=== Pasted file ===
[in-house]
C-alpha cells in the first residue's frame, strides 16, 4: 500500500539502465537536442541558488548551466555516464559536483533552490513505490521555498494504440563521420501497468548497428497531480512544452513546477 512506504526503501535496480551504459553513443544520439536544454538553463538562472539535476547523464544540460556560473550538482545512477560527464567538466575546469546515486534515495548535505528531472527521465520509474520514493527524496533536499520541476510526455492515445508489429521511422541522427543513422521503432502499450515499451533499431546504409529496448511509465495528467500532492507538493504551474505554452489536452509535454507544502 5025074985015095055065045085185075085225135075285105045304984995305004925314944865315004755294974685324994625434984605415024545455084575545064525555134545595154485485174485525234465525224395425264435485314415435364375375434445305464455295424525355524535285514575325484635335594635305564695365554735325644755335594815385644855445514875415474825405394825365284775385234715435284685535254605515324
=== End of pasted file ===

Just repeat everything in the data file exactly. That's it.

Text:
[in-house]
C-alpha cells in the first residue's frame, strides 16, 4: 500500500539502465537536442541558488548551466555516464559536483533552490513505490521555498494504440563521420501497468548497428497531480512544452513546477 512506504526503501535496480551504459553513443544520439536544454538553463538562472539535476547523464544540460556560473550538482545512477560527464567538466575546469546515486534515495548535505528531472527521465520509474520514493527524496533536499520541476510526455492515445508489429521511422541522427543513422521503432502499450515499451533499431546504409529496448511509465495528467500532492507538493504551474505554452489536452509535454507544502 5025074985015095055065045085185075085225135075285105045304984995305004925314944865315004755294974685324994625434984605415024545455084575545064525555134545595154485485174485525234465525224395425264435485314415435364375375434445305464455295424525355524535285514575325484635335594635305564695365554735325644755335594815385644855445514875415474825405394825365284775385234715435284685535254605515324